2012, the year of the mobile internet for advertisers
With Google heading the field, spending on mobile phone advertising has beaten its own record in the US. The expectations for 2012 and the remaining challenges.
The number of people who connect to the Internet using their phones is growing at an exponential rate driven by the penetration of smartphones and consumer fever for all kinds of tablets. Technology proposes and the users dispose; moving means carrying the social networks in your pocket and not being disconnected from the world.
These trends are solid to say the least in the United States, where mobile phone advertising is beginning to seduce the big brands while generating ambitious forecasts. According to the specialist consultant eMarketer, the spending on adverts of this type of media will be about $2.6 billion this year. This figure revises an earlier forecast of $1.8 billion, which shows the dynamism that characterizes the sector.
The recent history of the business has already given us some clues about its potential: in 2011 mobile phone advertising attracted investment worth $1.4 billion, doubling the figure for 2010.
Nevertheless, in the race to capture the millions of mobile device users, not all the figures show such dramatic changes. Google had a 51.7% share of sector revenue, which represented sales of $750 million. A long way behind, Apple had to make do with $92.4 million (6.4%) and Millennial with $90.9 million (6.3%).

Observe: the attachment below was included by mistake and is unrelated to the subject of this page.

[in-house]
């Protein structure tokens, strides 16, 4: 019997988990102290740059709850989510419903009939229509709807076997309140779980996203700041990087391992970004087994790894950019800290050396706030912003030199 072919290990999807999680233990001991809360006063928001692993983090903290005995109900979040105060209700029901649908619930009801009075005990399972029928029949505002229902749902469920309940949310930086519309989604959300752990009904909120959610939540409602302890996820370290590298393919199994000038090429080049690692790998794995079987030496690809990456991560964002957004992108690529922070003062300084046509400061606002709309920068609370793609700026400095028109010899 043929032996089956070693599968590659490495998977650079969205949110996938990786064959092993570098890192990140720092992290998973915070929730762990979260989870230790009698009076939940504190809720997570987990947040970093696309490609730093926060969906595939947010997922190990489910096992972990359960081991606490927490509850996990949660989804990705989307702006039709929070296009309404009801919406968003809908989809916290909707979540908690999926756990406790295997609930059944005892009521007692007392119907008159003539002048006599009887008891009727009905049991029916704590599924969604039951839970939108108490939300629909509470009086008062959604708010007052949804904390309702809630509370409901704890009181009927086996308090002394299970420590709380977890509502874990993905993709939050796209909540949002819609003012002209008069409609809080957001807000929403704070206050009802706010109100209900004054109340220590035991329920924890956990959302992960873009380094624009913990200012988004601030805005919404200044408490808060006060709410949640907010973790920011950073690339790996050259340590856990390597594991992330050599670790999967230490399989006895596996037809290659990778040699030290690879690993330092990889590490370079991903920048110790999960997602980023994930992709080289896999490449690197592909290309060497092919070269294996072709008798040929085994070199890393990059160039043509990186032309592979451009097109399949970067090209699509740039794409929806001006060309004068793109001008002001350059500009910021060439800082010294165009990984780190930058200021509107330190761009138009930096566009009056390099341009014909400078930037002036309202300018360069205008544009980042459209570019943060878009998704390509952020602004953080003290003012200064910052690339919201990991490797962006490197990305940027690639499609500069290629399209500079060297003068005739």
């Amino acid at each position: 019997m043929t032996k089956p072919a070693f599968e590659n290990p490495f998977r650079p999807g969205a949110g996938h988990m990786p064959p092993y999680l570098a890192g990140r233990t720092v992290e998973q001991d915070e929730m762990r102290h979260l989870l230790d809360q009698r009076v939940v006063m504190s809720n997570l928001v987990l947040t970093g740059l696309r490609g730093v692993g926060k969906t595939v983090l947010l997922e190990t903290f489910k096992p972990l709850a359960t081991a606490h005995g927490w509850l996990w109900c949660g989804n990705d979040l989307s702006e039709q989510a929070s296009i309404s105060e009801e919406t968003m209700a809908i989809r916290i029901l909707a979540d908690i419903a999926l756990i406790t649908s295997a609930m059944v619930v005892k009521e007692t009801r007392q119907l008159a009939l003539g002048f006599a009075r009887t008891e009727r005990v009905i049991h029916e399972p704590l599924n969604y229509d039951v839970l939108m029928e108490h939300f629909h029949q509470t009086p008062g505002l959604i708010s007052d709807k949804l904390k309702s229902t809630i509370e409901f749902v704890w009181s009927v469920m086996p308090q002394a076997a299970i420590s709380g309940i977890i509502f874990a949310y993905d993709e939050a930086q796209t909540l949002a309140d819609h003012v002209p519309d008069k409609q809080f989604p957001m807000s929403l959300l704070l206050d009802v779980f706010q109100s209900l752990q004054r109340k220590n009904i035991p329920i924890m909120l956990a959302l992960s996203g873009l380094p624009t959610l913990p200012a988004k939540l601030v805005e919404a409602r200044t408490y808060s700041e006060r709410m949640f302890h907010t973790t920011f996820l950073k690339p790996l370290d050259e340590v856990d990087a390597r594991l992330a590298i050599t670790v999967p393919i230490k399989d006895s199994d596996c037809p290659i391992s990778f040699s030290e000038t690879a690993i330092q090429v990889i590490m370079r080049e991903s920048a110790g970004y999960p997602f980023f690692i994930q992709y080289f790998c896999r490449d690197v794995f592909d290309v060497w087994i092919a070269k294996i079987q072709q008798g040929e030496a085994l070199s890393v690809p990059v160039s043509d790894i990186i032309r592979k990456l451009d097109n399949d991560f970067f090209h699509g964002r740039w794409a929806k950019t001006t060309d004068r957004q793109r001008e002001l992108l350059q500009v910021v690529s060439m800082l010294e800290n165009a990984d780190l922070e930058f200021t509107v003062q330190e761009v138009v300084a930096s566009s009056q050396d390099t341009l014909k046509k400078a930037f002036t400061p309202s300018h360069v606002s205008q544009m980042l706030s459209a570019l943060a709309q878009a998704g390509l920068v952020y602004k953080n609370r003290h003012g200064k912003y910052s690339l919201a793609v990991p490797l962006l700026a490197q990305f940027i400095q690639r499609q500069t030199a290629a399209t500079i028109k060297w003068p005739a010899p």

The strength of the company founded by Larry Page and Sergei Brin is explained by its dominance of the mobile search category. Google has a 95% share of this market in which Apple and Millenial don’t compete at the moment
Mobile search driven sales
Despite the enormous commercial perspectives of mobile advertising, there are, nevertheless some enigmas to be resolved. What stands out about the
eMarketer figures is that most sales are linked to the mobile search sector. And experts see this trend continuing until at least 2016.
At the same time, other more sophisticated advertising formats (from videos to MMS and P2P messaging) appear to be relegated to a secondary role although there are expectations of sustained growth.
According to analysts, lesser spending on more sophisticated advertising may be explained by the lack of trust the big brands have in formats that they consider much less efficient compared to mobile search advertising.
Although with this scenario the pre-eminence of Google seems assured, the changing nature of the market and its investors may still surprise us.